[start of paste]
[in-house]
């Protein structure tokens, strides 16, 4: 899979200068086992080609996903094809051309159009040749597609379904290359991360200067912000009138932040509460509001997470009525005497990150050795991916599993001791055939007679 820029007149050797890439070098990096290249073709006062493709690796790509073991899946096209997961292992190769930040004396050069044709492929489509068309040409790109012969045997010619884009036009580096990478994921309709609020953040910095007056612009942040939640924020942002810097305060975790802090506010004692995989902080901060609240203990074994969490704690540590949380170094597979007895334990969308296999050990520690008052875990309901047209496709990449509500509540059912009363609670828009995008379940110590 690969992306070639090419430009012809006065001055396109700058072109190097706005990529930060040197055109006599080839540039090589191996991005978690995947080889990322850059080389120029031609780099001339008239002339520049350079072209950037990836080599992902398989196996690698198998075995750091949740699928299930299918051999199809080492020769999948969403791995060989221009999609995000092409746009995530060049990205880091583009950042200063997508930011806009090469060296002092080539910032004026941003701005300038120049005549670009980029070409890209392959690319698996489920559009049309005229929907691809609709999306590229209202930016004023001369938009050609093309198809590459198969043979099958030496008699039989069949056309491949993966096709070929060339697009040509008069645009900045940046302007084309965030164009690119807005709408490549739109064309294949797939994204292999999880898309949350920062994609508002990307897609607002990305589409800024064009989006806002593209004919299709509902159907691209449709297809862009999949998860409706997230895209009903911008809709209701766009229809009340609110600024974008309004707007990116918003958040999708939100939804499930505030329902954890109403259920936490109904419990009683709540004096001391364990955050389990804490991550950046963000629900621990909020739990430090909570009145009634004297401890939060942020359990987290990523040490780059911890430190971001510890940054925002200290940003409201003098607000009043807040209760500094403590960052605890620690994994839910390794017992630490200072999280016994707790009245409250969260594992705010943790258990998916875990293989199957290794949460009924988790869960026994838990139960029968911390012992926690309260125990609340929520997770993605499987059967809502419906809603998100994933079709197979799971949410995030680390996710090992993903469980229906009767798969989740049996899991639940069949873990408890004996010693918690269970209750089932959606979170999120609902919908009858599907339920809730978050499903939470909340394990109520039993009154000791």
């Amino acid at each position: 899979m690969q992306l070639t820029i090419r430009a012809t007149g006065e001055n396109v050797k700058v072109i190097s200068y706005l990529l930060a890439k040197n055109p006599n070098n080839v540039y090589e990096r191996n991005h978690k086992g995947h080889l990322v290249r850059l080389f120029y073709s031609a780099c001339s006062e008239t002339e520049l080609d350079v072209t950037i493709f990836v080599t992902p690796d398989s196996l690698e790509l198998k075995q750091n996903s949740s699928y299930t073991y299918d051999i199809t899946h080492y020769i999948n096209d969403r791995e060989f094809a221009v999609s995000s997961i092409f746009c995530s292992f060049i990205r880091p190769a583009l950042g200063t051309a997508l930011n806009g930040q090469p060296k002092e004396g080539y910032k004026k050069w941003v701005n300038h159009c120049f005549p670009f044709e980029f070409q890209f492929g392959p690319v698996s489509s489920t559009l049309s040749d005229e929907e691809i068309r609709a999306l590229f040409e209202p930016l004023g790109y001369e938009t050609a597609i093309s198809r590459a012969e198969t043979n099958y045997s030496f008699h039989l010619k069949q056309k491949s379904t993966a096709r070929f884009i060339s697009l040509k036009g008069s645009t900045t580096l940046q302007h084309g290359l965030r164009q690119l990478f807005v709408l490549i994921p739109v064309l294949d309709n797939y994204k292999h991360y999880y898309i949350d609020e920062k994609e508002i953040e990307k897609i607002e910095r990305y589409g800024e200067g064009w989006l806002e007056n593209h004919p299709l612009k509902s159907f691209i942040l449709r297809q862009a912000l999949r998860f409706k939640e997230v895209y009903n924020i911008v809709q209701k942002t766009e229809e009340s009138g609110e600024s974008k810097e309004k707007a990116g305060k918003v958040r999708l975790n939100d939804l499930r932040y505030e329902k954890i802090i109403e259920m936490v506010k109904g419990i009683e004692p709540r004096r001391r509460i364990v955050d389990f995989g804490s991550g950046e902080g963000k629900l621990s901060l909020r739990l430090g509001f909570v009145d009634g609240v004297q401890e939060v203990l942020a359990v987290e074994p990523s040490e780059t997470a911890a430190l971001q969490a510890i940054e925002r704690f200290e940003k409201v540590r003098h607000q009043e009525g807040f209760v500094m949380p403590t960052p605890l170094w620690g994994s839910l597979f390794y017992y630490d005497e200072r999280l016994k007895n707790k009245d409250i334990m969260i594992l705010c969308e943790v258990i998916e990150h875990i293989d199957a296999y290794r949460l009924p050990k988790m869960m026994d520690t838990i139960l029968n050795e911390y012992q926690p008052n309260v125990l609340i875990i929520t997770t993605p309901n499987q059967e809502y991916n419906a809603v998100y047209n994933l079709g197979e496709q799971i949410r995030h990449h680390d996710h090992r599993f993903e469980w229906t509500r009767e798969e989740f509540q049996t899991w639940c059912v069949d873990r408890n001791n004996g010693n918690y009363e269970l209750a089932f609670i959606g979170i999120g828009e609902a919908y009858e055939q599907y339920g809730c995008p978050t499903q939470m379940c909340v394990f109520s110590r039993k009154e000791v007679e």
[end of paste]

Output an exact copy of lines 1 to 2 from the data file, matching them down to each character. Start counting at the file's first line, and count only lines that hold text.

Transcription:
[in-house]
């Protein structure tokens, strides 16, 4: 899979200068086992080609996903094809051309159009040749597609379904290359991360200067912000009138932040509460509001997470009525005497990150050795991916599993001791055939007679 820029007149050797890439070098990096290249073709006062493709690796790509073991899946096209997961292992190769930040004396050069044709492929489509068309040409790109012969045997010619884009036009580096990478994921309709609020953040910095007056612009942040939640924020942002810097305060975790802090506010004692995989902080901060609240203990074994969490704690540590949380170094597979007895334990969308296999050990520690008052875990309901047209496709990449509500509540059912009363609670828009995008379940110590 690969992306070639090419430009012809006065001055396109700058072109190097706005990529930060040197055109006599080839540039090589191996991005978690995947080889990322850059080389120029031609780099001339008239002339520049350079072209950037990836080599992902398989196996690698198998075995750091949740699928299930299918051999199809080492020769999948969403791995060989221009999609995000092409746009995530060049990205880091583009950042200063997508930011806009090469060296002092080539910032004026941003701005300038120049005549670009980029070409890209392959690319698996489920559009049309005229929907691809609709999306590229209202930016004023001369938009050609093309198809590459198969043979099958030496008699039989069949056309491949993966096709070929060339697009040509008069645009900045940046302007084309965030164009690119807005709408490549739109064309294949797939994204292999999880898309949350920062994609508002990307897609607002990305589409800024064009989006806002593209004919299709509902159907691209449709297809862009999949998860409706997230895209009903911008809709209701766009229809009340609110600024974008309004707007990116918003958040999708939100939804499930505030329902954890109403259920936490109904419990009683709540004096001391364990955050389990804490991550950046963000629900621990909020739990430090909570009145009634004297401890939060942020359990987290990523040490780059911890430190971001510890940054925002200290940003409201003098607000009043807040209760500094403590960052605890620690994994839910390794017992630490200072999280016994707790009245409250969260594992705010943790258990998916875990293989199957290794949460009924988790869960026994838990139960029968911390012992926690309260125990609340929520997770993605499987059967809502419906809603998100994933079709197979799971949410995030680390996710090992993903469980229906009767798969989740049996899991639940069949873990408890004996010693918690269970209750089932959606979170999120609902919908009858599907339920809730978050499903939470909340394990109520039993009154000791």